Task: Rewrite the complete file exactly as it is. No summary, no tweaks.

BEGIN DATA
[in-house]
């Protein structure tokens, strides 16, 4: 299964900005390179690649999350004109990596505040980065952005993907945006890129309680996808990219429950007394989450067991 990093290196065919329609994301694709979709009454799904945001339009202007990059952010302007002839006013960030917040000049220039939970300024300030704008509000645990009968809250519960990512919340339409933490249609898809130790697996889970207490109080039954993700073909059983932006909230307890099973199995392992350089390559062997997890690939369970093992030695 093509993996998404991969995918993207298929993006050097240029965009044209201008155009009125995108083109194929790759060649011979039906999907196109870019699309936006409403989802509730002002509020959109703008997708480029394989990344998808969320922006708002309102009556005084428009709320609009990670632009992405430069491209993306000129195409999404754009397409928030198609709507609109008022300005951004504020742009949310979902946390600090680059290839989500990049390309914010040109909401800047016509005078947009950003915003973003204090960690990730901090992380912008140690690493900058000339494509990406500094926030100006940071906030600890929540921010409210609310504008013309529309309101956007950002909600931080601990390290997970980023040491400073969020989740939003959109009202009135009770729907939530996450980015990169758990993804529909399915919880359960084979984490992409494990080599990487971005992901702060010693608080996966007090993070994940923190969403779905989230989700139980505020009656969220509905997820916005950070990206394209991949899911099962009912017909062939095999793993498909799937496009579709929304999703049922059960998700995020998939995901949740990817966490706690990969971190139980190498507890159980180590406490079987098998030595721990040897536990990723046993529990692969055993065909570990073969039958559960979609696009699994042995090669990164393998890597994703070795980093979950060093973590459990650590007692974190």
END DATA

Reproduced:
[in-house]
């Protein structure tokens, strides 16, 4: 299964900005390179690649999350004109990596505040980065952005993907945006890129309680996808990219429950007394989450067991 990093290196065919329609994301694709979709009454799904945001339009202007990059952010302007002839006013960030917040000049220039939970300024300030704008509000645990009968809250519960990512919340339409933490249609898809130790697996889970207490109080039954993700073909059983932006909230307890099973199995392992350089390559062997997890690939369970093992030695 093509993996998404991969995918993207298929993006050097240029965009044209201008155009009125995108083109194929790759060649011979039906999907196109870019699309936006409403989802509730002002509020959109703008997708480029394989990344998808969320922006708002309102009556005084428009709320609009990670632009992405430069491209993306000129195409999404754009397409928030198609709507609109008022300005951004504020742009949310979902946390600090680059290839989500990049390309914010040109909401800047016509005078947009950003915003973003204090960690990730901090992380912008140690690493900058000339494509990406500094926030100006940071906030600890929540921010409210609310504008013309529309309101956007950002909600931080601990390290997970980023040491400073969020989740939003959109009202009135009770729907939530996450980015990169758990993804529909399915919880359960084979984490992409494990080599990487971005992901702060010693608080996966007090993070994940923190969403779905989230989700139980505020009656969220509905997820916005950070990206394209991949899911099962009912017909062939095999793993498909799937496009579709929304999703049922059960998700995020998939995901949740990817966490706690990969971190139980190498507890159980180590406490079987098998030595721990040897536990990723046993529990692969055993065909570990073969039958559960979609696009699994042995090669990164393998890597994703070795980093979950060093973590459990650590007692974190």